Now we want to hear from you. Share your story on Facebook, Twitter and Instagram with the hashtag #IAmPublicMedia. Current is also collecting longer contributions, like these stories. If you’d like us to feature your story, submit it here.

Tell us, why did you choose to work in public media?

Hady Mawajdeh

Arts Reporter/Digital Editor, Art&Seek, KERA

As a kid I constantly complained from the back seat of my parents’ car as they listened to public radio. If I’d had my way, we would have listened to pop music or some drive-time show. But I didn’t, so we listened to Bob Edwards or Linda Wertheimer tell us what was going on in the world. I hated it.

When I got my own car everything changed. Instead of Morning Edition or All Things Considered accompanying me on my drive, I had Jay Z and Outkast.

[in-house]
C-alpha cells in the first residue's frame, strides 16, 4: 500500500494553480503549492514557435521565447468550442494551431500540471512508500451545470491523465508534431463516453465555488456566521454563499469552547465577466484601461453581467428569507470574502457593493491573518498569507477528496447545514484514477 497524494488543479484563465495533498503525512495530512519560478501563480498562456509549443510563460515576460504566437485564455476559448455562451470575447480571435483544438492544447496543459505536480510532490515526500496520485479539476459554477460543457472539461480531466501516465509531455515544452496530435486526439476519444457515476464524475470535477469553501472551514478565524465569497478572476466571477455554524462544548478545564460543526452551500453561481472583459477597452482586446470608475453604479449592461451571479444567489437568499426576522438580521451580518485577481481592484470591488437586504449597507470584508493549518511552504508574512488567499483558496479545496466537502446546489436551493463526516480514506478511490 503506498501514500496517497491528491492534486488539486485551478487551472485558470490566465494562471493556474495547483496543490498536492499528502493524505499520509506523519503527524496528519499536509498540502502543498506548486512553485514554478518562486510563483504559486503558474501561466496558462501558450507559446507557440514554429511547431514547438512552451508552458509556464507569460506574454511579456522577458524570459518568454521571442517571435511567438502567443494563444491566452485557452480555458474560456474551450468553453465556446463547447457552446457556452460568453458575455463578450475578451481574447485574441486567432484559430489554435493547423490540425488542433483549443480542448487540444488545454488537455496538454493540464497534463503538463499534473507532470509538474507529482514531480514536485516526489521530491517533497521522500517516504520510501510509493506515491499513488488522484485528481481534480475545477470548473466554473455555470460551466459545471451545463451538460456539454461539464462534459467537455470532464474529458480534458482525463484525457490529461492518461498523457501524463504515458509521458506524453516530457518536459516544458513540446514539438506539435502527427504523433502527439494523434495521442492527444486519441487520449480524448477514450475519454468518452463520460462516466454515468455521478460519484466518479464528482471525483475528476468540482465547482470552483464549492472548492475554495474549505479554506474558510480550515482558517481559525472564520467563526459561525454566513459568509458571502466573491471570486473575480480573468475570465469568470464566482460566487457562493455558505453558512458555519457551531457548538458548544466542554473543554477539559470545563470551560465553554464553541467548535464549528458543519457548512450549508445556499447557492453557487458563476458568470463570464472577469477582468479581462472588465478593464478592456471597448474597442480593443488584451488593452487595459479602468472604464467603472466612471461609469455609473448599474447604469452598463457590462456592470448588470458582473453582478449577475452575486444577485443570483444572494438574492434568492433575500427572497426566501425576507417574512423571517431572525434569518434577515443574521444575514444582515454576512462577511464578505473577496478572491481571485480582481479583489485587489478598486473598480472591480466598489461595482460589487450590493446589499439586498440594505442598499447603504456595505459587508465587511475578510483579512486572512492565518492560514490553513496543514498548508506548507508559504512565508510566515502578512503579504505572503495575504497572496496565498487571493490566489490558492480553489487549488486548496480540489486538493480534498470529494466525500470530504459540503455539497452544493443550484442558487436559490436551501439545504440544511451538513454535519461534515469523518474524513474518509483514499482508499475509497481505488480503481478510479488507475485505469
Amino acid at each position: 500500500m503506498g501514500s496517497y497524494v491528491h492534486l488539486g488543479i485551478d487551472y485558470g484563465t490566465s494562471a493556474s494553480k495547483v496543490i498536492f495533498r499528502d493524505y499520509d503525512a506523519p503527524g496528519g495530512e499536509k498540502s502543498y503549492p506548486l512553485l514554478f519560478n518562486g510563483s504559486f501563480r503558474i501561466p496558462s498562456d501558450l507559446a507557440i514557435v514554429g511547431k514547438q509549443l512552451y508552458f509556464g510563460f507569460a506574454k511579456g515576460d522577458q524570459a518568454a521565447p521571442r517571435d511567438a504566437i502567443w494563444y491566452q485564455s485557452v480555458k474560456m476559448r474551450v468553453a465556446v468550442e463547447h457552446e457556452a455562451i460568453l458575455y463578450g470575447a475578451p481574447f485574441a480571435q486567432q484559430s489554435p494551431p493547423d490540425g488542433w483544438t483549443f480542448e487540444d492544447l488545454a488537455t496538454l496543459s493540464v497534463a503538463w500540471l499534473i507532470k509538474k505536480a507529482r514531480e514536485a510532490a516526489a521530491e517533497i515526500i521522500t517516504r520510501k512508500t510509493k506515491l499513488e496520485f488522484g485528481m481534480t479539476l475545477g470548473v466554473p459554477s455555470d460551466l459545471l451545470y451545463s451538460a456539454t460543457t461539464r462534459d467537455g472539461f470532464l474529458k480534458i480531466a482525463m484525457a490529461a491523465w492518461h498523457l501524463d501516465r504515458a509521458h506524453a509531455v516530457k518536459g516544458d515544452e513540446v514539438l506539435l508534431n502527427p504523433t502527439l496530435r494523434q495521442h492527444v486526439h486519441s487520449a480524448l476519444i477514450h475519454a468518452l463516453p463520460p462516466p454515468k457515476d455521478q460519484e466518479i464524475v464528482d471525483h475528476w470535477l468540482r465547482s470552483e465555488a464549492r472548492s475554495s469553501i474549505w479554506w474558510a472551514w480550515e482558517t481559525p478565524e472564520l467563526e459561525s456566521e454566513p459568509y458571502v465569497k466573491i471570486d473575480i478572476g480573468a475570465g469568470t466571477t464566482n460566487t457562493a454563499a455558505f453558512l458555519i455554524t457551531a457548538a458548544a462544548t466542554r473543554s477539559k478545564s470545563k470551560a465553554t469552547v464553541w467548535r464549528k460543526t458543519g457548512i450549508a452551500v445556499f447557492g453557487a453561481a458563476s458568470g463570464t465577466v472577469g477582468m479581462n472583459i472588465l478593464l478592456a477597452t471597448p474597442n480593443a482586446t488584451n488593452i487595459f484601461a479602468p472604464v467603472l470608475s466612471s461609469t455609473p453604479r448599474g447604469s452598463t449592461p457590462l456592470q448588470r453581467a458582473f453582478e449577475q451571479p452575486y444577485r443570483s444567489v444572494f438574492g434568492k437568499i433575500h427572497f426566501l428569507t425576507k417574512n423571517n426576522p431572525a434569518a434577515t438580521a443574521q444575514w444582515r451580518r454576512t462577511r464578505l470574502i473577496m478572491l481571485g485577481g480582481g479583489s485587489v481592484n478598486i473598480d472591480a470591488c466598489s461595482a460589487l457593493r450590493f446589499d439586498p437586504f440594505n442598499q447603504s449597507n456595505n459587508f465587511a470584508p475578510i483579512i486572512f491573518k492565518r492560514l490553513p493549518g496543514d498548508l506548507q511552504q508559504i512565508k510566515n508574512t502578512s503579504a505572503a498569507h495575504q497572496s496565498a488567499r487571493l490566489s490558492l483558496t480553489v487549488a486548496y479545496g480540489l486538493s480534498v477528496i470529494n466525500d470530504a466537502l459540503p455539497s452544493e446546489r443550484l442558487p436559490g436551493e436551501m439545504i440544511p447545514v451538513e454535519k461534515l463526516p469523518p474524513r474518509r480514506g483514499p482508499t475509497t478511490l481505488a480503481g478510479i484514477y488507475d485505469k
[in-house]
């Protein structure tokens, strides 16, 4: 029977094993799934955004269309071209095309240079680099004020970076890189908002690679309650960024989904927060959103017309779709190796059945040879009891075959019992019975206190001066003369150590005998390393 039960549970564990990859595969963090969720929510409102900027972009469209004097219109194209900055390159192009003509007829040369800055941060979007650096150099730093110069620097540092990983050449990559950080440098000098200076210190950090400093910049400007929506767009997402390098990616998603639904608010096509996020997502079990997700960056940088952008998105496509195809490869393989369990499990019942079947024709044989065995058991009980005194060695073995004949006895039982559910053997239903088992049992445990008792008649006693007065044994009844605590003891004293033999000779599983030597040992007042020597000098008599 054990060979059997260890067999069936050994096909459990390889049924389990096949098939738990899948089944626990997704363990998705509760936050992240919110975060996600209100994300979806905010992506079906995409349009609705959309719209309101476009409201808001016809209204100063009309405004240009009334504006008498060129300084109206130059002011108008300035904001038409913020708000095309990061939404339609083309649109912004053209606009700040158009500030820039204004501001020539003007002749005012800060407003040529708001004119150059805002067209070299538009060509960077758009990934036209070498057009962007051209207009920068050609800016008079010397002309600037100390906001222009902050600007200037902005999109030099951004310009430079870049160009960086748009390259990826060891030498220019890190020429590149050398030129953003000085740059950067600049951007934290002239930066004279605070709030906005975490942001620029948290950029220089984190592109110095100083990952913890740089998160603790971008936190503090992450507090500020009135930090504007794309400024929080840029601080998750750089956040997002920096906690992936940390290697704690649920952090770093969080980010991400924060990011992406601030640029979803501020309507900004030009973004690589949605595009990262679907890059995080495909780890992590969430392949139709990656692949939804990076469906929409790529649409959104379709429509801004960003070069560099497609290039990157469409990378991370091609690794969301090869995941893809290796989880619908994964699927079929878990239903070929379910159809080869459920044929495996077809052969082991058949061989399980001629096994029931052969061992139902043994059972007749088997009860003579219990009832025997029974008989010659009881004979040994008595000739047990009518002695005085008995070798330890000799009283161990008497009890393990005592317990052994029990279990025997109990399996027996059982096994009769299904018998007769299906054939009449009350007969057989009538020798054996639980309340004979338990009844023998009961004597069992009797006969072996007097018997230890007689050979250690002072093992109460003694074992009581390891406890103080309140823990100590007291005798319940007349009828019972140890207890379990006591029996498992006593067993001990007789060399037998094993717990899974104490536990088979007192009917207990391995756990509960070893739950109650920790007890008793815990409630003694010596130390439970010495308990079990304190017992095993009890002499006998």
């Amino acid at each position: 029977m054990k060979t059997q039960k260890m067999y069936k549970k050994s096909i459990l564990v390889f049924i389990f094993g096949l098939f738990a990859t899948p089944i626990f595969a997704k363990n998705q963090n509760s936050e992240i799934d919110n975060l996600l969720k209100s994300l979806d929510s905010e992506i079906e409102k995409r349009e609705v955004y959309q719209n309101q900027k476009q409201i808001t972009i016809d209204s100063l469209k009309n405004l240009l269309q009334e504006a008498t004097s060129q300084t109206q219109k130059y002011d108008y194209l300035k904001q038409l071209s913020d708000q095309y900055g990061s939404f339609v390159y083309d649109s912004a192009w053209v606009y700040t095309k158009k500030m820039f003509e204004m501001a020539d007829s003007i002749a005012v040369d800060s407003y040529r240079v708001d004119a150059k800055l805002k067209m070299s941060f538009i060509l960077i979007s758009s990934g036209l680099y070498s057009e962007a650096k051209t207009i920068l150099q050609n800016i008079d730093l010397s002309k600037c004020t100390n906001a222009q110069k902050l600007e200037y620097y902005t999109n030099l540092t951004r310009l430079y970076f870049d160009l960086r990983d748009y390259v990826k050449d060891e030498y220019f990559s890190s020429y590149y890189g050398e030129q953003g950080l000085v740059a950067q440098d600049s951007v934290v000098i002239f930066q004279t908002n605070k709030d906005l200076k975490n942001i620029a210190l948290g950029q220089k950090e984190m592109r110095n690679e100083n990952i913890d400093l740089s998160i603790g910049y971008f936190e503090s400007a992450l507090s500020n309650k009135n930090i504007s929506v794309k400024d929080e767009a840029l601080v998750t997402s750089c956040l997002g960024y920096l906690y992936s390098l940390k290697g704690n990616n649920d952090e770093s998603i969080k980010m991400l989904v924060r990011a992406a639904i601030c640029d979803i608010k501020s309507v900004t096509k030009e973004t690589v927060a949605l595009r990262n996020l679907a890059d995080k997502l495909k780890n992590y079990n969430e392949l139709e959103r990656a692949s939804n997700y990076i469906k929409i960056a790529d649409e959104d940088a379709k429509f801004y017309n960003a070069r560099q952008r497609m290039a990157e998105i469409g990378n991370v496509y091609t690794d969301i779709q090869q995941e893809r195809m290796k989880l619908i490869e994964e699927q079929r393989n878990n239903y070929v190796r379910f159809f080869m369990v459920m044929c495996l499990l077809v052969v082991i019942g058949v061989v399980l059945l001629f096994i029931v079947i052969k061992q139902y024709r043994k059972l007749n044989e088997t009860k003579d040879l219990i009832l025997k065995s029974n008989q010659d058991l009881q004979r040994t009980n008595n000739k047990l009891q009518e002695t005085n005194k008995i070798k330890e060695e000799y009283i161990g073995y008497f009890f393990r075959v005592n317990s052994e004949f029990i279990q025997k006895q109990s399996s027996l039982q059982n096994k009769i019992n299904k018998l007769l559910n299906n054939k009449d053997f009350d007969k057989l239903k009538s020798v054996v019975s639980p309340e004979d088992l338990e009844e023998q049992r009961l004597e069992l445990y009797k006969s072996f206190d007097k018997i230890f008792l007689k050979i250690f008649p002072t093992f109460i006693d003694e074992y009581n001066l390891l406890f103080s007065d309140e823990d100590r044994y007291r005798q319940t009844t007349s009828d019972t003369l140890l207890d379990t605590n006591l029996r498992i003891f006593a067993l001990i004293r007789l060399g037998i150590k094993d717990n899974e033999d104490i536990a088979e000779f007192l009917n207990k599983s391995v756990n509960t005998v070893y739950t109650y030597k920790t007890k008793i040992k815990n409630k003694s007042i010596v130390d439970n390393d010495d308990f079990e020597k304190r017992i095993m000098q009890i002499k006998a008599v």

Then I ended up living out of my car. My family had some traumatic events take place and suddenly I didn’t have a home. I had friends whose families invited me over for dinners and sleepovers, but I started spending a lot more time alone inside my car. And as anyone who’s spent more than an hour listening to top-40 radio can tell you, they play the same songs over and over again. I decided to change the station, and I discovered the voice of the woman who would change my life. Her name was Terry Gross.

I was pretty sure I’d heard Terry’s voice before — during car rides with my parents — but for some reason I was more engaged this time. I can’t recall who she was interviewing or what they were talking about, but I can remember wanting more. Her questions and approach seemed so sincere. It always sounded like she was literally just sitting down for a casual chat, which I loved. So the next evening, I tuned in again and I’ve been listening ever since.